Condo market poised for fierce pricing
As buyer sentiment continues to fall, developers should price their new launches competitively as neighbouring areas still have unsold ready-to-transfer supply.
Phattarachai Taweewong, associate director of research and communications at property consultant Colliers International Thailand, said there was no light at the end of the tunnel for the global and domestic economy.
With a poor economic outlook likely to worsen, off-plan condos may not be popular with buyers, particularly when there are massive ready-to-transfer units offering discounts and promotions, he said.
The majority of condo buyers who make a decision today prefer completed units because they can view the units and transfer immediately once payment is complete.
With discounts and campaigns, those units have lower prices than newly launched supply.
In the second quarter, many developers whose condo inventory was bloated offered discounts of up to 40% to drain stock and generate revenue.
Some who had loans to pay needed cash quickly and offered even cheaper prices to boost sales amid the fear of an economic slowdown worsened by the pandemic.
"As most developers prioritised existing supply and froze new project launches, the number of new condos in the second quarter plunged to a record low," Mr Phattarachai said.
According to Colliers' research department, there were only 1,206 units from five projects launched in Bangkok in the second quarter, down 80% from the first quarter and 88% from the same period last year.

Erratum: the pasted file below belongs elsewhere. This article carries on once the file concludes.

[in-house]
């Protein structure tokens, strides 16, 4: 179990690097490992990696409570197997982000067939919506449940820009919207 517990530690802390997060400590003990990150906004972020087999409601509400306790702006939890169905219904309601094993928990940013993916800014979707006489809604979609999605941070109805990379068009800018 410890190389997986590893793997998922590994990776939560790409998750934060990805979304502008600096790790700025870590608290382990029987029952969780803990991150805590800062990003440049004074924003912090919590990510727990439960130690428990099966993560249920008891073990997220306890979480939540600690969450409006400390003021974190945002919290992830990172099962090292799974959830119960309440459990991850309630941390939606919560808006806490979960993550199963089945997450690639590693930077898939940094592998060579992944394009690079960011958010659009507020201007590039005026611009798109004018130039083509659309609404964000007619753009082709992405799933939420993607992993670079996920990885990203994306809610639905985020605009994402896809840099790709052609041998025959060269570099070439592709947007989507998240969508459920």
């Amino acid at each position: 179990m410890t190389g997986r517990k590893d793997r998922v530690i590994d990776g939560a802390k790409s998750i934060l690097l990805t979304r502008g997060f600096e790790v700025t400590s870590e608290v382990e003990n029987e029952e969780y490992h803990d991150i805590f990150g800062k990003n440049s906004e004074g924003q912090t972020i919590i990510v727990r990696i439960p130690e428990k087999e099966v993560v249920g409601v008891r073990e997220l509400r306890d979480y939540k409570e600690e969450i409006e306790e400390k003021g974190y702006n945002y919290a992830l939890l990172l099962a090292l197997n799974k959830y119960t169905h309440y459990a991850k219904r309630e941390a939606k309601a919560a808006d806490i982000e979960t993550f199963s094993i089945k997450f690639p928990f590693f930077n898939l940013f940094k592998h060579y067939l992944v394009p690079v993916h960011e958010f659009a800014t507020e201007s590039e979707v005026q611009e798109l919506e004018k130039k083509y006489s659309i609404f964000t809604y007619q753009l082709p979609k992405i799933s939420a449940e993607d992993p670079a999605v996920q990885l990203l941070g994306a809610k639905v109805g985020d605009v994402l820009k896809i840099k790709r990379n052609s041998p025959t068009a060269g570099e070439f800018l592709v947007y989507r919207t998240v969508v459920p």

In total, new condo supply launched in the first half fell by 62% to 7,086 units. By the end of the year, he predicted a new low for the decade with new condo supply launched lower than 25,000 units.
The sales rate of new condo supply launched in the second quarter was also a record low of only 29%, a continuation of decreases since the fourth quarter last year.
Mr Phattarachai said most condo buyers flocked to buy completed discounted units, with many projects sold out after facing sluggish sales for years.
He forecast the sales rate of new condo supply launched in the third and fourth quarters to be higher than the second quarter, but will remain lower than the average even as the volume of new supply surpasses that of the first half.
"If developers continue with discounts and campaigns for their completed units, the sales rate for new launches will be slow," Mr Phattarachai said.
To get a good sales rate, he suggested developers set the prices of new supply lower than existing ones in the same location that offer fierce promotions.
"Prices should be competitive and selling points or features should be attractive enough to draw buyers from those existing units," said Mr Phattarachai.
Only one of the five projects launched in the second quarter was from a major developer, Pruksa Real Estate, while the others were from non-listed and small firms.
Average sales prices dropped 27% from the first quarter to 86,737 baht per square metre as the majority were from non-listed, small firms offering prices at less than 100,000 baht per sq m. Most of them were in outer city locations.
More than half of the units were priced between 50,001 and 100,000 baht per sq m, 27% were between 100,001 and 150,000 baht and 21% were lower than 50,000 baht.
"Some listed developers plan to develop units priced less than 50,000 baht per sq m to attract real demand amid low purchasing power," Mr Phattarachai said. "But this segment has the highest mortgage rejection rate."